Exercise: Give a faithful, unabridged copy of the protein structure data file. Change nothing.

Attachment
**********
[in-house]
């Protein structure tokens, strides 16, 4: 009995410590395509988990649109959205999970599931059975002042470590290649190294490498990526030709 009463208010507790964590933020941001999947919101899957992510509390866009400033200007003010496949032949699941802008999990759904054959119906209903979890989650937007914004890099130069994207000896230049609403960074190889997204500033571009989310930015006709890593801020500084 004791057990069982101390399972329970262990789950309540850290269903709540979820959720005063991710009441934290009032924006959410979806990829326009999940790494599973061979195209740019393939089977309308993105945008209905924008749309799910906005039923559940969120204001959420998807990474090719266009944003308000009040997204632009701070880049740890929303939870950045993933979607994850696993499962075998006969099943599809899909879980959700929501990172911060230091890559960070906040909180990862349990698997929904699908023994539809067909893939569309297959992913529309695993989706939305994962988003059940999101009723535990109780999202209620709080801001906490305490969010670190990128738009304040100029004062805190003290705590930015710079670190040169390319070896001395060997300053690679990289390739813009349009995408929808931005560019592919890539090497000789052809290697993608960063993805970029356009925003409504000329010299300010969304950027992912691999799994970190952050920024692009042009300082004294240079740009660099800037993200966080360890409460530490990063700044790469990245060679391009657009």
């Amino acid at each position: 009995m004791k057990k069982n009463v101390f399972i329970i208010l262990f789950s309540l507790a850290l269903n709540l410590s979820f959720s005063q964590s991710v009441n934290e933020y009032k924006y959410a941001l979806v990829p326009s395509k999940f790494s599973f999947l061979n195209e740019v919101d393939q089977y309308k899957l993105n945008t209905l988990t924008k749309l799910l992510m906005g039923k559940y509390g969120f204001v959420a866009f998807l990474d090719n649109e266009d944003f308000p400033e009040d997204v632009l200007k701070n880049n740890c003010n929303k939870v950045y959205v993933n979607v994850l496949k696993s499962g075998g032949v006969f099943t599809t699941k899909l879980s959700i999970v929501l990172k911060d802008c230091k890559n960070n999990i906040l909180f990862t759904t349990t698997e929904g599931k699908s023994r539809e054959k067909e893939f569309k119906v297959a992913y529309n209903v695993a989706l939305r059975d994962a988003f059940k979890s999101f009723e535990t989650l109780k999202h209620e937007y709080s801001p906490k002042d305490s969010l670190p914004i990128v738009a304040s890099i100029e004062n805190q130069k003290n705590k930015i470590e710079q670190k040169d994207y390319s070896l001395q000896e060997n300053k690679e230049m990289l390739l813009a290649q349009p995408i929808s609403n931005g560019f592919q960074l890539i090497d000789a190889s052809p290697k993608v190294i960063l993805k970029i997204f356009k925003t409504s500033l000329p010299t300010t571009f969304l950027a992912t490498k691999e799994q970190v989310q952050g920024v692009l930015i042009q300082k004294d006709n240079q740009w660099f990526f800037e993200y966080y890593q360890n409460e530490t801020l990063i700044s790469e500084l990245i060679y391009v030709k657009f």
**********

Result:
[in-house]
């Protein structure tokens, strides 16, 4: 009995410590395509988990649109959205999970599931059975002042470590290649190294490498990526030709 009463208010507790964590933020941001999947919101899957992510509390866009400033200007003010496949032949699941802008999990759904054959119906209903979890989650937007914004890099130069994207000896230049609403960074190889997204500033571009989310930015006709890593801020500084 004791057990069982101390399972329970262990789950309540850290269903709540979820959720005063991710009441934290009032924006959410979806990829326009999940790494599973061979195209740019393939089977309308993105945008209905924008749309799910906005039923559940969120204001959420998807990474090719266009944003308000009040997204632009701070880049740890929303939870950045993933979607994850696993499962075998006969099943599809899909879980959700929501990172911060230091890559960070906040909180990862349990698997929904699908023994539809067909893939569309297959992913529309695993989706939305994962988003059940999101009723535990109780999202209620709080801001906490305490969010670190990128738009304040100029004062805190003290705590930015710079670190040169390319070896001395060997300053690679990289390739813009349009995408929808931005560019592919890539090497000789052809290697993608960063993805970029356009925003409504000329010299300010969304950027992912691999799994970190952050920024692009042009300082004294240079740009660099800037993200966080360890409460530490990063700044790469990245060679391009657009």
């Amino acid at each position: 009995m004791k057990k069982n009463v101390f399972i329970i208010l262990f789950s309540l507790a850290l269903n709540l410590s979820f959720s005063q964590s991710v009441n934290e933020y009032k924006y959410a941001l979806v990829p326009s395509k999940f790494s599973f999947l061979n195209e740019v919101d393939q089977y309308k899957l993105n945008t209905l988990t924008k749309l799910l992510m906005g039923k559940y509390g969120f204001v959420a866009f998807l990474d090719n649109e266009d944003f308000p400033e009040d997204v632009l200007k701070n880049n740890c003010n929303k939870v950045y959205v993933n979607v994850l496949k696993s499962g075998g032949v006969f099943t599809t699941k899909l879980s959700i999970v929501l990172k911060d802008c230091k890559n960070n999990i906040l909180f990862t759904t349990t698997e929904g599931k699908s023994r539809e054959k067909e893939f569309k119906v297959a992913y529309n209903v695993a989706l939305r059975d994962a988003f059940k979890s999101f009723e535990t989650l109780k999202h209620e937007y709080s801001p906490k002042d305490s969010l670190p914004i990128v738009a304040s890099i100029e004062n805190q130069k003290n705590k930015i470590e710079q670190k040169d994207y390319s070896l001395q000896e060997n300053k690679e230049m990289l390739l813009a290649q349009p995408i929808s609403n931005g560019f592919q960074l890539i090497d000789a190889s052809p290697k993608v190294i960063l993805k970029i997204f356009k925003t409504s500033l000329p010299t300010t571009f969304l950027a992912t490498k691999e799994q970190v989310q952050g920024v692009l930015i042009q300082k004294d006709n240079q740009w660099f990526f800037e993200y966080y890593q360890n409460e530490t801020l990063i700044s790469e500084l990245i060679y391009v030709k657009f």